We appreciate that a lot of clients enjoy finding properties online and from other sources. The chances are that we would already have considered the property and not short listed it for one reason or another. If not, then in the spirit of openness and transparency that characterises our relationship and recognising that we are on your side and not in competition with you, our buyers’ agency agreement provides that you let us know about the property so that we can get working on it for you. We are entitled to our full fee regardless of who finds the property.

Does Curtis Associates put a limit on the number of suburbs you will cover for me?

No but we will help you narrow down those suburbs as part of immersing ourselves in your property requirements from the beginning of our retainer. Where possible, we often suggest that you accompany our Principal on a drive around hot spots in the Sydney property market of which you may not be aware – we call this a “caravan”; and it is something from which past clients have reported deriving great benefit.

How long does it usually take Curtis Associates to find and buy a property for its clients?

This always depends on where in the cycle the Sydney property market is when the search begins as well as the needs of individual clients.The important thing is not to rush the process of acquiring the right property unless of course, you strike it immediately lucky; in which case, we have been known to complete the process within 12  hours in order to provide our clients with the winning advantage.

How many properties are involved in such an assignment?

In such an assignment, Curtis Associates typically appraises anywhere between 15 and 50 properties for you of which three or four would be shortlisted for your private inspection. Typically, we do not shortlist any property that our Principal has not physically inspected.

What happens if, during the retainer, I change the suburbs in which I am interested and/or my budget?

In the same way that we ask you to be realistic with your property expectations relative to your budget and to have your finances approved from the start and continuously during the retainer, we strive to be fair, reasonable and flexible with our clients and recognize that your geographic preferences and fortunes can and sometimes do change as your property search unfolds. It is a question of degree. If you were to make a major change to either or both of those criteria several weeks into the retainer, we would ask to re negotiate our retainer fee.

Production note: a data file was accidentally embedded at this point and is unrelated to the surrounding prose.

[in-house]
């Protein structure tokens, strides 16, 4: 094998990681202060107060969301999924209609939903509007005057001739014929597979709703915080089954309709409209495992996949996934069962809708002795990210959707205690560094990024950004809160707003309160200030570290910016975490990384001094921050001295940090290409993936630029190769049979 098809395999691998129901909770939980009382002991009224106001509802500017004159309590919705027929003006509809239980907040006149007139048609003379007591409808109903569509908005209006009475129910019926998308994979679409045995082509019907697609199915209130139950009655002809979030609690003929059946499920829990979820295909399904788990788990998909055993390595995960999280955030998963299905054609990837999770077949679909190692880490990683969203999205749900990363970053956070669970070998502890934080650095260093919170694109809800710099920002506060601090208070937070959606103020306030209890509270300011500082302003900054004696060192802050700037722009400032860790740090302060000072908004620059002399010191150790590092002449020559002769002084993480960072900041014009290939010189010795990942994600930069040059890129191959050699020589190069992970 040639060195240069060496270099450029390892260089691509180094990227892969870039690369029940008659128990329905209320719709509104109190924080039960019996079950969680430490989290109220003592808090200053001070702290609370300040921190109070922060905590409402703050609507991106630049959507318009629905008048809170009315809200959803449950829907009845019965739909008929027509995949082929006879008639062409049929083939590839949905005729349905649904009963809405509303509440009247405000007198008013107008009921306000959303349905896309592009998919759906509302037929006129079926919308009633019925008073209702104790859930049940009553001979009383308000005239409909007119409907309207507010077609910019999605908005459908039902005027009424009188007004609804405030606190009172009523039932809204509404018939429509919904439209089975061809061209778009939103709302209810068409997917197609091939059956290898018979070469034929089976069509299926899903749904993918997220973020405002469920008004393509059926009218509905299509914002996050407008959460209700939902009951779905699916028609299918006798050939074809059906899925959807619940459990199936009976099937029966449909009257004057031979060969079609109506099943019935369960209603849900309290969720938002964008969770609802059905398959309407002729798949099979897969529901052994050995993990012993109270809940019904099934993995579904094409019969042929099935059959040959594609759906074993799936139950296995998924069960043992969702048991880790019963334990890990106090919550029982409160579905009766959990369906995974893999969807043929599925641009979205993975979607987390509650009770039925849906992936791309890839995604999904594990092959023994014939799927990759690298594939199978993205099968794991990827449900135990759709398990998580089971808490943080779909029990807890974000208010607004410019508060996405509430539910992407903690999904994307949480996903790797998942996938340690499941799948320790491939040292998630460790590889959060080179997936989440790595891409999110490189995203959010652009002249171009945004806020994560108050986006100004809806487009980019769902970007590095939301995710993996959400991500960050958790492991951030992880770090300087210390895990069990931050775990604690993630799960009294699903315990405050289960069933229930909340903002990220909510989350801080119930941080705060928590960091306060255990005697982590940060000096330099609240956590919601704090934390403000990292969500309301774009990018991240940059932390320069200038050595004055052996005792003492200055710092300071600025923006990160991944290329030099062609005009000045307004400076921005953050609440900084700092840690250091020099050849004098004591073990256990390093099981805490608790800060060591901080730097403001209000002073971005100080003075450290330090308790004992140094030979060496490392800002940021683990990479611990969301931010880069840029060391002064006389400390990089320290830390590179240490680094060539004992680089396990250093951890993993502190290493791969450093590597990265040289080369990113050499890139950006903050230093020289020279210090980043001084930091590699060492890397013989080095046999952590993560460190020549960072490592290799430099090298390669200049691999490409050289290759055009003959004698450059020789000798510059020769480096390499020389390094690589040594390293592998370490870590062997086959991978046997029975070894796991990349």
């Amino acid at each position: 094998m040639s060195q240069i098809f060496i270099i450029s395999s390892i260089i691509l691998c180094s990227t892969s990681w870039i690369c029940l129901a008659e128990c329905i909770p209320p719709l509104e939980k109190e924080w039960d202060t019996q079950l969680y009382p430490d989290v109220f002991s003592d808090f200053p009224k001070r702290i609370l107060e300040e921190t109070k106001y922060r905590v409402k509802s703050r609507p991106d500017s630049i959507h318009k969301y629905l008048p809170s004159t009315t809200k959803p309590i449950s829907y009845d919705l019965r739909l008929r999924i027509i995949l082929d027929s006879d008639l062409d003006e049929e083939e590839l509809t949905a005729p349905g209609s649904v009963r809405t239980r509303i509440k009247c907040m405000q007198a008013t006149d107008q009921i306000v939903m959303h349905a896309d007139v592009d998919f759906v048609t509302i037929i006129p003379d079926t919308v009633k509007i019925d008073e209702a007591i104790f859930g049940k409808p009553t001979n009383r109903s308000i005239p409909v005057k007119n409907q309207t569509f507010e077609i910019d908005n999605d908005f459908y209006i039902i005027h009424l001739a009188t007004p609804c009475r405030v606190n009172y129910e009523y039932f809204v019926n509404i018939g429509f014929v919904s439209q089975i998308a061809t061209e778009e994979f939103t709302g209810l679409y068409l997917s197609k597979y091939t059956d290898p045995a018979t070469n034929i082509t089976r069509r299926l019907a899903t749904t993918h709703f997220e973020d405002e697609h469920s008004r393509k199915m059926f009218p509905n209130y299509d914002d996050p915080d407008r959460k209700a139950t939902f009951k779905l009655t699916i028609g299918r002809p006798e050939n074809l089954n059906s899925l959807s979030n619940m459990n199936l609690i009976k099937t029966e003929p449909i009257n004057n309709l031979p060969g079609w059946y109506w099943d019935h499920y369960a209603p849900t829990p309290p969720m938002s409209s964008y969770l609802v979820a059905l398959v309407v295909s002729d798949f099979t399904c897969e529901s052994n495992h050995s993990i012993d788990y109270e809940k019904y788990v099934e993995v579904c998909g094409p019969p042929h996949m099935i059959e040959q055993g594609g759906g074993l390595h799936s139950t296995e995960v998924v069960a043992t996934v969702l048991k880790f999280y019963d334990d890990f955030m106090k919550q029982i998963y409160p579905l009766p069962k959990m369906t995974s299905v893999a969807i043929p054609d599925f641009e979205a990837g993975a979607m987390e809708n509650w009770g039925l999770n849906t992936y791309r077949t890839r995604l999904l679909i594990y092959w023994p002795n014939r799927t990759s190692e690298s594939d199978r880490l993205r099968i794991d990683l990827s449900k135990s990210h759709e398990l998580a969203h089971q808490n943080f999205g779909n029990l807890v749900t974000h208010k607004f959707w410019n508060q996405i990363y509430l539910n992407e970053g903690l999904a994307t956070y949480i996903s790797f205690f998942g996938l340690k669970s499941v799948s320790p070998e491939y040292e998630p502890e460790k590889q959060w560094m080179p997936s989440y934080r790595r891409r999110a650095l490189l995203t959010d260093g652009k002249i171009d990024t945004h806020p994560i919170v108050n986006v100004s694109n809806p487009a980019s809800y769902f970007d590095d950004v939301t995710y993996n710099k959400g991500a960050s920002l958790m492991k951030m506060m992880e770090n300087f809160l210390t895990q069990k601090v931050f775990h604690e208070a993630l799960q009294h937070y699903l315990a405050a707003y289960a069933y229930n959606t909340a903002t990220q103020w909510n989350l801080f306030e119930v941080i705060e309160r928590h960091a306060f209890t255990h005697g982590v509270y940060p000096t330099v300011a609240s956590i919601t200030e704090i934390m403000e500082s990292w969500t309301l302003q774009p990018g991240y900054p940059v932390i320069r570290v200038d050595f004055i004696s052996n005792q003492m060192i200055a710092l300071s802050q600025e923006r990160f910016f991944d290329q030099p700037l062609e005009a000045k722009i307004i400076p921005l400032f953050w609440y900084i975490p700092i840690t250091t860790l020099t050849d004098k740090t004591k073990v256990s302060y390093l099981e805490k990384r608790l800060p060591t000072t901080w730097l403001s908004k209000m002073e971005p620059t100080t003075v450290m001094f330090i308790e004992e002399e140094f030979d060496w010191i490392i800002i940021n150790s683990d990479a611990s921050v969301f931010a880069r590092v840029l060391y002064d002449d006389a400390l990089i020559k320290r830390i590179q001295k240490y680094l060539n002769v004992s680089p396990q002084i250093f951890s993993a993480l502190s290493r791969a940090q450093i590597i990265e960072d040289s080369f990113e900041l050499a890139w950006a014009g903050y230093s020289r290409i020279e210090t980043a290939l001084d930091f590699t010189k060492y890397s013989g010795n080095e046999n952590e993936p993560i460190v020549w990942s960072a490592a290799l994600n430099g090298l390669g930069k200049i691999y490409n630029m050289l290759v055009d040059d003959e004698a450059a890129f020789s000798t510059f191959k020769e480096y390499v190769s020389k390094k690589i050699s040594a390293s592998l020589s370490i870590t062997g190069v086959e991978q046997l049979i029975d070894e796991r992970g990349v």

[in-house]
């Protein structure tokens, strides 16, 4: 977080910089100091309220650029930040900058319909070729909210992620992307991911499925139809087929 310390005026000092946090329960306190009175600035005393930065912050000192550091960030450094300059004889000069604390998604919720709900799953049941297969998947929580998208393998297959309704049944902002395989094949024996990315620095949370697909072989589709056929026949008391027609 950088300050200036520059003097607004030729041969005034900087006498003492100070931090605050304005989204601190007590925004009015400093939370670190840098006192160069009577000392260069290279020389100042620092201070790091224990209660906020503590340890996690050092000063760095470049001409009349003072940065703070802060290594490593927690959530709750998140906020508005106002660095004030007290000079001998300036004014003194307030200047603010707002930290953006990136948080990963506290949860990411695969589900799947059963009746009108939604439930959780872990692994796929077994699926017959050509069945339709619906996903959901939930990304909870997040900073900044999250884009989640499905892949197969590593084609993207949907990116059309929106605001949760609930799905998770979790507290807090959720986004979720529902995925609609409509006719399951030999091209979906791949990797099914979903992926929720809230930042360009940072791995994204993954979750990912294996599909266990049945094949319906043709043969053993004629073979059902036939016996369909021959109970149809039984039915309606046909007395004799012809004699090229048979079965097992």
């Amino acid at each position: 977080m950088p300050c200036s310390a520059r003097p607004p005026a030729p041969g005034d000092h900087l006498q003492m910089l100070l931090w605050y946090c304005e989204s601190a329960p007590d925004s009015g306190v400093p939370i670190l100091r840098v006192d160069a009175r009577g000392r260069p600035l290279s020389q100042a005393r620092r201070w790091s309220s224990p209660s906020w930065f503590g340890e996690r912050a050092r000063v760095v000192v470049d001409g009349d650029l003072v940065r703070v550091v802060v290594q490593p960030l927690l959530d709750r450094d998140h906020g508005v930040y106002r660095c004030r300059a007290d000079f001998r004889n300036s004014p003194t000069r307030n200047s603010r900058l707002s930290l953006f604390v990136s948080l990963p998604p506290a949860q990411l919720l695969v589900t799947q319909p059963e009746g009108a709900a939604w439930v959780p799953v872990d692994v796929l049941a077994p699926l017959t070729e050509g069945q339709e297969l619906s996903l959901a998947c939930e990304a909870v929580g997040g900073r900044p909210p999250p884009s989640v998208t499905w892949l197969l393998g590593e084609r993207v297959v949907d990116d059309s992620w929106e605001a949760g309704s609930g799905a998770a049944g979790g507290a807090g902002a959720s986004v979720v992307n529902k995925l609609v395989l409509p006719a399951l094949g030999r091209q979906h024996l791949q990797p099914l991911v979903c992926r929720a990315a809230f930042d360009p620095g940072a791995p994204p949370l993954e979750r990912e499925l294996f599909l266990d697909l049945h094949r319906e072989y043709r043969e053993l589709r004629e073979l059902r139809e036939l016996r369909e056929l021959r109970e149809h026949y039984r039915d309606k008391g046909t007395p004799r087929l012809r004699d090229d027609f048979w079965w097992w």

Am I locked in to your buyer’s agent’s agreement once I sign?

No, you are free to terminate the agreement on giving us seven days written notice for any reason which, in addition to our relatively small retainer fee, will however incur a larger termination fee.

What do you charge?

We charge a relatively small non refundable retainer with the bulk of our fee being payable on success defined as exchange of contracts to purchase a property. For certainty and your peace of mind, our success fee is a fixed amount in your price bracket and does not increase with every increase in the purchase price.

Of which professional bodies are you a member?

Our Principal is an Associate of the Australian Property Institute and a Certified Property Practitioner. Curtis Associates is also a full member of the Real Estate Institute of New South Wales and a corporate sponsor of the Australian Institute of International Affairs NSW (AIIA); the latter of which being one of Australia’s premier think tanks, promoting public engagement with international affairs across a wide range of topics and which we consider to be essential as the Sydney property market maintains its immense appeal to overseas buyers.